Teenage girls; teenage sons; and the role of grit—Here’s what you might have missed this week in news and thoughts related to student engagement, school climate, and the world that affects them.
1. “American kids’ performance on the field shows just how well they can do when expectations are high and they put their minds to it. It’s too bad that their test scores show the same thing.”
—The New Yorker‘s Elizabeth Kolbert, wondering whether sports teams decrease academic engagement in U.S. schools
2. “We have teenage sons, and so naturally there are quite a few pictures of you lovely ladies to wade through. Wow—You sure took a bunch of selfies in your skimpy PJ’s this summer!”
—Kimberly Hall, director of women’s ministry at All Saints Presbyterian Church, in Austin, Texas, on why girls should tone it down on social media
3. “Maybe you are a young woman who is heading to Princeton in hopes of becoming a doctor. Good for you. But that still might not cut it if you’ve been a little too carefree in your Internet postings.”
—Alexander Abad-Santos, for The Atlantic, responding to the aforementioned Ms. Hall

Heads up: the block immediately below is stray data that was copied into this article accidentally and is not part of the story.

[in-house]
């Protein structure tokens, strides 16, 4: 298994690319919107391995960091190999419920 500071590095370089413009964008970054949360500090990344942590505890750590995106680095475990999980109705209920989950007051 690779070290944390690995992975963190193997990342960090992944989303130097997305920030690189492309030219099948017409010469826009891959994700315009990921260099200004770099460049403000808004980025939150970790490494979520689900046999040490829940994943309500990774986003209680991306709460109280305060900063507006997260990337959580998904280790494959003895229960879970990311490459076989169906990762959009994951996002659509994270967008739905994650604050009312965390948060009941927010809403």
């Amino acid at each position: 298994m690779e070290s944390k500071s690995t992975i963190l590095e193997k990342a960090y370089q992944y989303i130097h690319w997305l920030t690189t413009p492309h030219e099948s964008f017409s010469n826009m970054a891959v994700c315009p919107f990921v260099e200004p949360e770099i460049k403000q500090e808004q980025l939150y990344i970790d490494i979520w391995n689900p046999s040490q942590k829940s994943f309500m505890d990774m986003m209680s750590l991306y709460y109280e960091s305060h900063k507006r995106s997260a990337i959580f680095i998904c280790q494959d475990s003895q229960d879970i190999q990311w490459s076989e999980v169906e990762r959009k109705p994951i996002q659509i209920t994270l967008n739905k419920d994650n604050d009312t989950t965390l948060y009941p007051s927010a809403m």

4. “I’m not sure it’s appropriate to lump everything related to social-emotional learning in general and self-regulation in particular into one bag.”
—Sarah D. Sparks, on the Inside School Research blog, on the problem of defining self-regulation and grit in meaningful ways
5. “Comic books may be particularly suited to teaching that combustible combination of history, politics, philosophy, and ethics.”
—Amy Wickner, at the BookMarks blog, on trying a new tactic to engage students in issues of social justice
6. There isn’t much text to this one, but it’s worth 38,000 words (and then some): A Chicago Tribune photojournalist visits the 38 Chicago public schools closed this summer.
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A version of this news article first appeared in the Rules for Engagement blog.